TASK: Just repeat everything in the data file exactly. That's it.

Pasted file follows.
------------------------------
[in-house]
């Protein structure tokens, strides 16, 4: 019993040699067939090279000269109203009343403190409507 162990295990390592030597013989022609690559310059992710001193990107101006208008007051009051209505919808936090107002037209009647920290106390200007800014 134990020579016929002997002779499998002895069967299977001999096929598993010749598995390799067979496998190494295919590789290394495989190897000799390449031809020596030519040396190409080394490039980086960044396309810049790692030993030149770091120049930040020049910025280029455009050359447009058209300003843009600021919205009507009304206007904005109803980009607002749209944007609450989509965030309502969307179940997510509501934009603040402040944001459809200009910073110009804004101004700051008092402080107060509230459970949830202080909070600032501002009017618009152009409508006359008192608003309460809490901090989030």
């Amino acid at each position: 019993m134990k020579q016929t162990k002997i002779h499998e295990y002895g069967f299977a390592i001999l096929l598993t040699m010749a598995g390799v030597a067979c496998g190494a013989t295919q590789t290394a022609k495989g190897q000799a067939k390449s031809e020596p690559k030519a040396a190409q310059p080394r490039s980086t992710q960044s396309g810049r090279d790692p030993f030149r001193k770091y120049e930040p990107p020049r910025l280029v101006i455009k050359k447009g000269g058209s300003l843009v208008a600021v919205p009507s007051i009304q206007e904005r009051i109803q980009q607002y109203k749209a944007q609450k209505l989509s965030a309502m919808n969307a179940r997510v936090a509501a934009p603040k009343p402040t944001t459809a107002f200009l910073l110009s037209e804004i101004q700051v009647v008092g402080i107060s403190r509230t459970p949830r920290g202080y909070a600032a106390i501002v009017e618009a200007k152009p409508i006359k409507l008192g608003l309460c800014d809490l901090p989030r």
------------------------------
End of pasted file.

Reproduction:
[in-house]
């Protein structure tokens, strides 16, 4: 019993040699067939090279000269109203009343403190409507 162990295990390592030597013989022609690559310059992710001193990107101006208008007051009051209505919808936090107002037209009647920290106390200007800014 134990020579016929002997002779499998002895069967299977001999096929598993010749598995390799067979496998190494295919590789290394495989190897000799390449031809020596030519040396190409080394490039980086960044396309810049790692030993030149770091120049930040020049910025280029455009050359447009058209300003843009600021919205009507009304206007904005109803980009607002749209944007609450989509965030309502969307179940997510509501934009603040402040944001459809200009910073110009804004101004700051008092402080107060509230459970949830202080909070600032501002009017618009152009409508006359008192608003309460809490901090989030």
């Amino acid at each position: 019993m134990k020579q016929t162990k002997i002779h499998e295990y002895g069967f299977a390592i001999l096929l598993t040699m010749a598995g390799v030597a067979c496998g190494a013989t295919q590789t290394a022609k495989g190897q000799a067939k390449s031809e020596p690559k030519a040396a190409q310059p080394r490039s980086t992710q960044s396309g810049r090279d790692p030993f030149r001193k770091y120049e930040p990107p020049r910025l280029v101006i455009k050359k447009g000269g058209s300003l843009v208008a600021v919205p009507s007051i009304q206007e904005r009051i109803q980009q607002y109203k749209a944007q609450k209505l989509s965030a309502m919808n969307a179940r997510v936090a509501a934009p603040k009343p402040t944001t459809a107002f200009l910073l110009s037209e804004i101004q700051v009647v008092g402080i107060s403190r509230t459970p949830r920290g202080y909070a600032a106390i501002v009017e618009a200007k152009p409508i006359k409507l008192g608003l309460c800014d809490l901090p989030r």